Report Says Ark. Has Fewer Children Without Health Insurance; Lower than National Average

December 13, 2004

A new report says the share of Arkansas children not covered by health insurance declined from 19.4 percent in 1996 to 11 percent in 2002—lower than the national average of 12 percent.

Rhonda Sanders, director of health policy for Arkansas Advocates for Children and Families, credited the improvement to the ARKids First program. That program was set up by the Legislature in 1997, at the urging of Gov. Mike Huckabee.

About 50,000 more children have health insurance today than in 1996, according to the report released by Sanders’ group, but about 82,000 remain uninsured.

Some of the greatest reductions in uninsured rates occurred in families with incomes below 201 percent of the officially defined poverty level. The report also says that the percentage of insured children in households with incomes at or below 200 percent of the poverty level is nearing the percentage of covered children in homes with incomes above that level.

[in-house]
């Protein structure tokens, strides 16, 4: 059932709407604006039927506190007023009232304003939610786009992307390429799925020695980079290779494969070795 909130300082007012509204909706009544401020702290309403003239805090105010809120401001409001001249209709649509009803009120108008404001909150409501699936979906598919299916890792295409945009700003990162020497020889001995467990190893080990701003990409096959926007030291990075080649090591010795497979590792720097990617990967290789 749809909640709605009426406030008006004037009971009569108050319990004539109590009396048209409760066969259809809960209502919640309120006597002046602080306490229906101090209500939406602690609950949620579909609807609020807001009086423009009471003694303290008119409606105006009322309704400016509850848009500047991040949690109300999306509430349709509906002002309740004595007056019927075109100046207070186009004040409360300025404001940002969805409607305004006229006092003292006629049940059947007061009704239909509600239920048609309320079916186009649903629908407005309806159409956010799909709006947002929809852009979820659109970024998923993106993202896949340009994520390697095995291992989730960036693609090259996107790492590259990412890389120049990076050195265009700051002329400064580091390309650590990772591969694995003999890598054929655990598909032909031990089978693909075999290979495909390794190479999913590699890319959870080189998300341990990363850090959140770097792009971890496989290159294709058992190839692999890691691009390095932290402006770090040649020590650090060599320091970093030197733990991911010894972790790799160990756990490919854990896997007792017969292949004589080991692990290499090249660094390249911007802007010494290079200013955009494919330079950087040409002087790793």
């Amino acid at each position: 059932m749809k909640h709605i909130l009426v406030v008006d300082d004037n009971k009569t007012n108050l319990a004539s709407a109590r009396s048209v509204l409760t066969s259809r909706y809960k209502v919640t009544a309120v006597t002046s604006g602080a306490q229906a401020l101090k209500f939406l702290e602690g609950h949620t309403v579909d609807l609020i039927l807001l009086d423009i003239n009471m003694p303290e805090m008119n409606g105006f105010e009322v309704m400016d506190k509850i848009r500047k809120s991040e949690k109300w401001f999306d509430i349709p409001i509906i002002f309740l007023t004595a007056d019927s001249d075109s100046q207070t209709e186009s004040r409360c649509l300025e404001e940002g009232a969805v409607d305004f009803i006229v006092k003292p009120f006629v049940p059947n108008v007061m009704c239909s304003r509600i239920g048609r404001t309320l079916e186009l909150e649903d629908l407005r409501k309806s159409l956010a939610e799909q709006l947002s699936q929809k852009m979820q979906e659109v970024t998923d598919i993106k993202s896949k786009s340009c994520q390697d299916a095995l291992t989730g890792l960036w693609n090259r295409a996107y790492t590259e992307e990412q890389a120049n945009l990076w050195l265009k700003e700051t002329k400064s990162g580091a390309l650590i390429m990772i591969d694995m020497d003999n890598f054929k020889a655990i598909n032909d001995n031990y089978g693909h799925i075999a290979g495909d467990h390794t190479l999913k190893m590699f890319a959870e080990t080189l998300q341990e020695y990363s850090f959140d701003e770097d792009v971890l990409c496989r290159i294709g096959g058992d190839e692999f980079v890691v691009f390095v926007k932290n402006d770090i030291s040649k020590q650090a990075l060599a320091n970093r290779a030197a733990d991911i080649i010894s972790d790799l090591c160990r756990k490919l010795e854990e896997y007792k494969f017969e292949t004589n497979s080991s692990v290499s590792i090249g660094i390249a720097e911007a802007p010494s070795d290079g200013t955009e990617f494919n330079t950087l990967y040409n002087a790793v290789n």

“The ARKids First enrollment effort has actually reduced for the first time the insurance gap between the low-income children and the higher income children in Arkansas,” Sanders said.

The ARKids First legislation expanded the income eligibility for Medicaid, allowing more children to qualify for the government health insurance.

To help the 11 percent of children who are still uninsured, Sanders said, her group plans to support the Medicaid budget request from the state Department of Human Services.

The department’s 2005 budget includes $426.2 million for prescription drugs, including $86.5 million in state general revenue, and $1.96 billion for hospital and medical services, including $376.4 million in state general revenue.

Sanders said that budget allows for growth in the ARKids program at the rate seen over the past several years.

Copyright 2004 Associated Press. All rights reserved. This material may not be published, broadcast, rewritten or redistributed.

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